Sunday, July 06, 2008

A Bit about the Irish

I'm anxious for some news about the O'Hara's, the O'Malley's, the Mahoneys and the Sullivans.

The Northern Clans’ Battle of Knockavoe and Knochdow
July 4th, 2008 | by theoracle |
Most of the fighting, however, that took place in the north was not against the foreign element. O’Neills and O’Donnells fought amongst themselves, against each other, and against their neighbours. Wars of succession frequently rent both great families, eventually resulting in the family of Eoghan retaining the headship of the Cineal Eoghain in Conn Mdr and his son, Conn Bacach, and in Aodh Ruadh O’Donnell, and his son, Aodh Dubh O’Donnel, being successively chiefs of the Cineal Chonaill. Both families still maintained their claims to supremacy over all the north.

Those of the O’Neills were opposed in Ulaidh not only by Mac Guinness, but by the O’Neills of the Clann Aodha Buidhe, who fought their kinsmen as fiercely as ever did any of the clans of Ulaidh.

The O’Donnells were at the same time engaged in asserting their traditional rights in Cairbre and ” Lower Connacht”140) against O’Connor Sligo.

In one of the battles in this contest they lost for a time the famous ” Cathach “ : in the capture of Sliao Castle they employed cannon sent to them by a French knight who had visited St. Patrick’s Purgatory in Lough Derg (1516).
But the fiercest rivalry was that between the O’Donnells and the O’Neills themselves. However anxious either might be to enforce its supremacy over its other neighbours, it had always to reckon with its great rival.

The old struggle between the two branches of the northern Ui Neill became intensified as each one tried to make itself supreme in the north. Occasionally during this period the enmity was put aside, and the two great clans combined. But the union was never lasting. In 1514 a peace was made by which the O’Neills formally recognised the supremacy of the Cineal Chonaill over Inishowen and Fermanagh.

But two years after they were again at war. Conn ” Bacach” O’Neill had gathered a host of allies—the chiefs of Oirghialla and Ulaidh, and clans from Connacht and Thomond—while Aodh Dubh O’Donnell depended upon his kins¬men of the Cineal Chonaill alone. At Knockavoe, near Stabane, O’Neill and his allies were utterly defeated in the bloodiest battle that had ever taken place between the Cineal Chonaill and the Cineal Eoghain (1522). O’Neill’s Connacht allies, who had laid siege to Sligo Castle, then in the possession of O’Donnell, fled in panic when they heard the news.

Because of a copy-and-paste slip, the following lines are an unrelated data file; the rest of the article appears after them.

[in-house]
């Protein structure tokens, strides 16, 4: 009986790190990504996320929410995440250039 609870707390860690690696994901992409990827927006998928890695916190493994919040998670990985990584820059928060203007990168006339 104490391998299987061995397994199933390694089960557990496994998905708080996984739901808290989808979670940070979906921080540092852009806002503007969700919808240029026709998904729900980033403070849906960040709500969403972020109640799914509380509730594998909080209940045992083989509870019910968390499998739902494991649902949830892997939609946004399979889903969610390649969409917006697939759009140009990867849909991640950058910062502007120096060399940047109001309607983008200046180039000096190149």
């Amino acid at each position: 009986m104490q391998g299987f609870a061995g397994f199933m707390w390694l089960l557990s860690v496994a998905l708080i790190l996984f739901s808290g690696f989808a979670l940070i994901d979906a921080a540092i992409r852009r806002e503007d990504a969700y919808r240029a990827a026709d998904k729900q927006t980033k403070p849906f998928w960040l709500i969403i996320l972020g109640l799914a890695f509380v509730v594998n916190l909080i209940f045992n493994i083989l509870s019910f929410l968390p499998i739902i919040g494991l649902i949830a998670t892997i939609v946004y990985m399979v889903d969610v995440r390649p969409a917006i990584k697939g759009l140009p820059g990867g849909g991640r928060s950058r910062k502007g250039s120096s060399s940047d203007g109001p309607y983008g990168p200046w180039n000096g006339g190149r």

For at least ten years after this O’Donnell exacted tribute from the chiefs of all North or “Lower ” Connacht.

In the south the most important event of the period was the attempt of Tadhg O’Brien to revive the claims of his family over Leath Mhogha {page 73). With the largest army led by an O’Brien since Clontarf he crossed the Shannon, and levied tribute from Limerick. The Lord Deputy, the Earl of Desmond, was forced to acknowledge his rights over most of the old territory of Thomond which lay south of the Shannon. The chief of Osraidhe and some of the Leinster chiefs accepted his ” tuarasdail.”

But his career was suddenly ended by fever (1466).
Battle of Knoekdow.—Forty years later another O’Brien found him-selfin opposition to another Lord Deputy. The affair originated in Connacht, which, since the partition of the O’Connors (page 178), was without an overlord. In a quarrel between O’Kelly of Ui Maine ^d Burke of Uanrickarde (Mac William Uachtar), O’Kelly was supported by the lords of the Pale- Turlough O’Brien, ldnh:the; Chiefs supported Burke, so that the contest was to a great extent the old one between Leath Chuinn and Leath Mhogha.
In a battle at Knochdow (near Gal way)—the most destructive battle since the invasion with the exception of that at Athenry—the southerns were utterly defeated after an obstinate fight (1504).
Six years later, however, O’Brien and Clanrickarde defeated Kildare at Monabraher, near Limerick, the Deputy’s allies on that occasion being the Irish and Normans of Desmond.

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